COVID-19 continues to stir the home real estate market and upset the plans of homeowners.
Despite the uncertainty in the overall economy, though, demand for homes is remarkably strong.
“Somewhat counterintuitively, the coronavirus-driven recession is propping up the housing market,” said Daryl Fairweather, chief economist for real estate brokerage company Redfin. “Homebuyer demand is surging despite GDP taking a historic nosedive in the second quarter, largely because Americans value the home more than ever and are willing to prioritize housing even as they cut back on other expenses.”
The pandemic is causing homebuyers to rethink their plans and priorities. According to a Redfin survey, three-quarters of homebuyers who plan to purchase a home within the next 12 months say the pandemic has affected their plans. Of those buyers, 25% say it has caused them to move and/or speed up their moving timeline, while 20% say it has caused a delay in their moving plans and 17% say they’re now seeking a less expensive home.
Homebuyers’ preferences have also shifted due to the epidemic. Additional space is now a top priority—21% of respondents say they want a designated work area and another 21% more outdoor space. Additionally, 10% desire a bigger home.
What’s driving these trends are low mortgage rates and the amount of time people are spending at home during COVID-19. Of the respondents who say they’re moving because of the pandemic, 55% cite low mortgage rates as a key factor. (At time of the survey, the average 30-year mortgage-interest rate was 2.98%.).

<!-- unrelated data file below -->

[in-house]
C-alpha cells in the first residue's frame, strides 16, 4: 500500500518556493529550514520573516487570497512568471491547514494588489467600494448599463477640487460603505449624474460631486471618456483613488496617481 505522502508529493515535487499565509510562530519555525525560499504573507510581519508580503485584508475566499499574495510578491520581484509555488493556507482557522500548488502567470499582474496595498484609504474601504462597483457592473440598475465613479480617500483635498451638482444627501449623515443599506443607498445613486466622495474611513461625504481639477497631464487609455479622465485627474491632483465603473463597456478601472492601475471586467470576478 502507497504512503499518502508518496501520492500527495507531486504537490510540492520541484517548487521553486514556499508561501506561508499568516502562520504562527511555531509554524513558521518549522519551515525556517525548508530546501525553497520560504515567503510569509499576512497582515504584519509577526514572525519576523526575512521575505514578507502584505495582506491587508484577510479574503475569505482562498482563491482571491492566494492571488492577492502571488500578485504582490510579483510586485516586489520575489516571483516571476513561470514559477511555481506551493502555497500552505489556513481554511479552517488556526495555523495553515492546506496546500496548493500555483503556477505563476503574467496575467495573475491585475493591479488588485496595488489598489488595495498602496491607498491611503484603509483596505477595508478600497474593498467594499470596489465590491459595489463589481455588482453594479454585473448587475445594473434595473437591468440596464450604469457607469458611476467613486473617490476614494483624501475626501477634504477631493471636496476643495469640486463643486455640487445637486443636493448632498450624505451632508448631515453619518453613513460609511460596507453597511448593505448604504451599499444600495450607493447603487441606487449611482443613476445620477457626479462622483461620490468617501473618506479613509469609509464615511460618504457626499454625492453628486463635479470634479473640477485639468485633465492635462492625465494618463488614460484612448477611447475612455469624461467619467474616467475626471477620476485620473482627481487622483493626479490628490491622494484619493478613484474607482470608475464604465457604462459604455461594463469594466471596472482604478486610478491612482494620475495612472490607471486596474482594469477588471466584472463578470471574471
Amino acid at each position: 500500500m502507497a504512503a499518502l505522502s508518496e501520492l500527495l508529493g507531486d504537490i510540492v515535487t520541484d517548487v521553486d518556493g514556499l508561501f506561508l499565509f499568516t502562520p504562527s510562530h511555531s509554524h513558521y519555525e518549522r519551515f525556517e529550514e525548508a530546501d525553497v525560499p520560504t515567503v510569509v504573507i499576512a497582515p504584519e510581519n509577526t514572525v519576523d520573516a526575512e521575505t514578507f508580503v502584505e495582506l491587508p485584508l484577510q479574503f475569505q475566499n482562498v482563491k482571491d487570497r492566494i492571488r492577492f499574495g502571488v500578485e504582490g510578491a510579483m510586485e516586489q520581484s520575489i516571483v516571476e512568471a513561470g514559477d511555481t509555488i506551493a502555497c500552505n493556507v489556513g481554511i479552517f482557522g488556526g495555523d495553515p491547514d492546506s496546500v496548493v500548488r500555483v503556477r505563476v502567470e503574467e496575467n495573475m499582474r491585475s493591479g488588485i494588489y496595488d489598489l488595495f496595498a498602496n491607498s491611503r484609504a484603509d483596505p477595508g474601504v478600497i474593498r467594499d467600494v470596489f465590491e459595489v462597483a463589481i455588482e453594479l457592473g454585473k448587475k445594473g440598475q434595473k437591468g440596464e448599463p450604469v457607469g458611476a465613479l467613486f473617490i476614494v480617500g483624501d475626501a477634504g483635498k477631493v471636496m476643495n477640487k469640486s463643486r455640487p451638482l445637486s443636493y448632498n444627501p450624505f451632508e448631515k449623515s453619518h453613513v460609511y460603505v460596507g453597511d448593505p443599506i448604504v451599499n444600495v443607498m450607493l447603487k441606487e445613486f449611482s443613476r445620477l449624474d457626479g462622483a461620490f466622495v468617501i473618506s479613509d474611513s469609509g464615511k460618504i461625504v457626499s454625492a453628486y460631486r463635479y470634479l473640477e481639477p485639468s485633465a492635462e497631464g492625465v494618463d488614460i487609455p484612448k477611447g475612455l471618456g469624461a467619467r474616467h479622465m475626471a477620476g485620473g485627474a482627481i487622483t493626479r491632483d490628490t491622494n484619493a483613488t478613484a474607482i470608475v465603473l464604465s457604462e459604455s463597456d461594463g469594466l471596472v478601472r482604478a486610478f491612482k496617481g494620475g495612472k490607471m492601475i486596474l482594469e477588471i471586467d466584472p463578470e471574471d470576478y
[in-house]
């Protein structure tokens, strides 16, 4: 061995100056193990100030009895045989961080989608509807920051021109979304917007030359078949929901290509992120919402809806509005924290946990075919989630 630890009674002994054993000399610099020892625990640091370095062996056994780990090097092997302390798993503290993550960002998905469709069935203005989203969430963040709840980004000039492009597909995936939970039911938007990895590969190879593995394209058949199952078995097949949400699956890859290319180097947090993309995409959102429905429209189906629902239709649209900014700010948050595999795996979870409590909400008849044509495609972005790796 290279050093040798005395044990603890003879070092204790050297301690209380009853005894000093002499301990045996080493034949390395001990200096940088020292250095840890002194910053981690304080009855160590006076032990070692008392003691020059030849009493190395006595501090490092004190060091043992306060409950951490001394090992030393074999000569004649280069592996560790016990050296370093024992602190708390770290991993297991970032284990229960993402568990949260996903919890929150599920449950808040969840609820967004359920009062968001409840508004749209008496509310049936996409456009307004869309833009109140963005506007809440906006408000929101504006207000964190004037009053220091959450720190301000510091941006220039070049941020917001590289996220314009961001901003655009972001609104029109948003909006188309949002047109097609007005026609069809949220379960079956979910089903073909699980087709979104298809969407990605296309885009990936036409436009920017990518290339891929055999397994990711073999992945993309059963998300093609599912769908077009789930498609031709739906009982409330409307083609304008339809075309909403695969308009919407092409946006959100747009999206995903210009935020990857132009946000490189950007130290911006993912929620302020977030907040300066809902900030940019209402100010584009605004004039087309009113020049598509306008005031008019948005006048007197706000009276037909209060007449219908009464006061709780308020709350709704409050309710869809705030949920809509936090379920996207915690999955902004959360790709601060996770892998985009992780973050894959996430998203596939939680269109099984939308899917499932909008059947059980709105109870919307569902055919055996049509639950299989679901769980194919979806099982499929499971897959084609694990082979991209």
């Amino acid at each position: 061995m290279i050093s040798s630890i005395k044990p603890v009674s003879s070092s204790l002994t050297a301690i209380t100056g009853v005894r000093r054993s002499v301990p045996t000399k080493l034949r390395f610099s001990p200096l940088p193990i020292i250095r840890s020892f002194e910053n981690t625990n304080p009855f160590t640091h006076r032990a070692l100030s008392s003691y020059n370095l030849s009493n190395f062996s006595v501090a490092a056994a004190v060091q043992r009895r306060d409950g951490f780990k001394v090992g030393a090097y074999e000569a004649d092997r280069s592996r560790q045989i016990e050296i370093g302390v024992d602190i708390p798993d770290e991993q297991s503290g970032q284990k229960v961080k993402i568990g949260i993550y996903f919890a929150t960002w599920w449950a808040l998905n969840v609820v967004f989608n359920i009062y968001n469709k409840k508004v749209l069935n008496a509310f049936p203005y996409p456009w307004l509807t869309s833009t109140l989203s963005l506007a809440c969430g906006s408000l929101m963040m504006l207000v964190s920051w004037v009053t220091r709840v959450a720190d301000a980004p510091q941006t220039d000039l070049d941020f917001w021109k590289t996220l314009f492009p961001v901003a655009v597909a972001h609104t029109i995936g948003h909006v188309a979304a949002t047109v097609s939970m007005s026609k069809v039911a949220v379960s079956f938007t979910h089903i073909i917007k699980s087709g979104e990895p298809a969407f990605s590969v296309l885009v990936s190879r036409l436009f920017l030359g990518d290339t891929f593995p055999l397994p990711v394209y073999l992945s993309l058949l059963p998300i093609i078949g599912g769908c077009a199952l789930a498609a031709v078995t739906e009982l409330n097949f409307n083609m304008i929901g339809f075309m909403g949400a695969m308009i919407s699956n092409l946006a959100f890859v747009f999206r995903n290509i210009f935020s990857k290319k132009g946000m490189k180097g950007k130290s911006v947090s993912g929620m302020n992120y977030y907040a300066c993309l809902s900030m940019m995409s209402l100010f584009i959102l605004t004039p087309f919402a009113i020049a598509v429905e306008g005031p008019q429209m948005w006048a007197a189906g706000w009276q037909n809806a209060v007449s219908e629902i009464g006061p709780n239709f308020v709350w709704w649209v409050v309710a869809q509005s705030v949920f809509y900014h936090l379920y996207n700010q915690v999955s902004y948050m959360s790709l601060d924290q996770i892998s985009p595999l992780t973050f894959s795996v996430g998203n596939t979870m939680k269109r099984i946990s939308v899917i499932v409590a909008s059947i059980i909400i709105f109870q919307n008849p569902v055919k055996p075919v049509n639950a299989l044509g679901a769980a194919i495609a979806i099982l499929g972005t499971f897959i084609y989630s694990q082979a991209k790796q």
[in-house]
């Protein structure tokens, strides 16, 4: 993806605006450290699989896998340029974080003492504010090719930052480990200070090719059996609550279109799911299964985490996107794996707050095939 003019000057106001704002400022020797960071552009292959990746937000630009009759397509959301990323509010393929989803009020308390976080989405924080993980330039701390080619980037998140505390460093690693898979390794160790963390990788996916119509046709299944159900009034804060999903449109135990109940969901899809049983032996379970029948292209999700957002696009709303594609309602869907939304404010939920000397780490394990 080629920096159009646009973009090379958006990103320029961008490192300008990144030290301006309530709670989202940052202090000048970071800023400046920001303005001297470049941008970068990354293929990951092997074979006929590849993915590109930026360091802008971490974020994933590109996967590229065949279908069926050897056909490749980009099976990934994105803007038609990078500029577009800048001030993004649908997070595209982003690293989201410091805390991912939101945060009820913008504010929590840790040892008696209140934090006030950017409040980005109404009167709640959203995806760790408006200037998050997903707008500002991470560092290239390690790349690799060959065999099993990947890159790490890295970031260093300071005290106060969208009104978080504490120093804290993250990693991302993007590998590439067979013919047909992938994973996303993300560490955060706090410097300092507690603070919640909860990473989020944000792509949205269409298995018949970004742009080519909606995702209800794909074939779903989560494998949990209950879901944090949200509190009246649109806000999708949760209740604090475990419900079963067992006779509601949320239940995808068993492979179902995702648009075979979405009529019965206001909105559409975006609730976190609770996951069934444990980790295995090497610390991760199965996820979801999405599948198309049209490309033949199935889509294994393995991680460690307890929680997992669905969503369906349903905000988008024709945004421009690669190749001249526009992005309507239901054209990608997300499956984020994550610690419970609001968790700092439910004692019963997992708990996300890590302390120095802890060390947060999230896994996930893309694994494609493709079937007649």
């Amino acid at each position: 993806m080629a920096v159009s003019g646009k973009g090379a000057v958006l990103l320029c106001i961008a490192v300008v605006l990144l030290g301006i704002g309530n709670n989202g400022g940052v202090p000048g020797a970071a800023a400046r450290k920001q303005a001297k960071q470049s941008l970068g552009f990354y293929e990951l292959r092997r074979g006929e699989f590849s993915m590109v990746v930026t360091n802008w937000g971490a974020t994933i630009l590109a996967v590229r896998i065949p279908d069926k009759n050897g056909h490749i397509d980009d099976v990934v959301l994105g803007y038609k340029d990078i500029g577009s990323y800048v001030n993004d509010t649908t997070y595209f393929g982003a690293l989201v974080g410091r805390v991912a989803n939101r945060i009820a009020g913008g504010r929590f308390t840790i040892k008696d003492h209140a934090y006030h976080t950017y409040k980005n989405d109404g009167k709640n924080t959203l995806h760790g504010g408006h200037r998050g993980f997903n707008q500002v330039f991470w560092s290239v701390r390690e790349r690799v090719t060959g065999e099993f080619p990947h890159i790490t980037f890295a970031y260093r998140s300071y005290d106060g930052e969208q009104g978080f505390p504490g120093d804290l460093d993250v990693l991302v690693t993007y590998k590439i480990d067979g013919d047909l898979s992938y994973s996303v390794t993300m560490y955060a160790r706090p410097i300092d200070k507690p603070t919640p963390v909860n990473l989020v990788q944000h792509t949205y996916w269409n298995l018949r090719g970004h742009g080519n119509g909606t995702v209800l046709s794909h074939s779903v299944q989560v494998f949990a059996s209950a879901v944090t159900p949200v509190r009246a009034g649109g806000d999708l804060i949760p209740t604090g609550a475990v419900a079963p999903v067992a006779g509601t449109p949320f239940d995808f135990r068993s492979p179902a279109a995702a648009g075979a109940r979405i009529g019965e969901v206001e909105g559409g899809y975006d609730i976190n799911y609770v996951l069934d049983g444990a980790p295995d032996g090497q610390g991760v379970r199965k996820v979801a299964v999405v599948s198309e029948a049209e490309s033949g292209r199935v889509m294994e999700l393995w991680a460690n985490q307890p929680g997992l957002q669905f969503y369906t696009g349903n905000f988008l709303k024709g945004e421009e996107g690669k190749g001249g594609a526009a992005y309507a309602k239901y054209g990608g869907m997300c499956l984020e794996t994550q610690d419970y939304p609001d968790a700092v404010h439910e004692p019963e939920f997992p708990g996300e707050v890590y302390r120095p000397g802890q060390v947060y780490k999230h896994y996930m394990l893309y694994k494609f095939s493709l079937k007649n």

So despite high unemployment and an uncertain economy, we’re seeing a housing market boom. For the week ending July 26, pending sales were up 12% year, and the median sale price was up 11%— the biggest increase since 2014.
Of course, plenty of people are not in an economic position to move. Of those who are delaying their moving plans, 45% cite financial concerns.
“When the pandemic first hit, a few buyers canceled contracts due to economic uncertainty and concerns about potential layoffs,” said Phoenix Redfin agent Thomas Wiederstein. “I’ve also had some clients take breaks from searching because they don’t know how the economic situation is going to play out. But then there’s the other side, those who are encouraged by low mortgage rates, sitting around in their tiny apartment dreaming of the space a single-family home can offer.”
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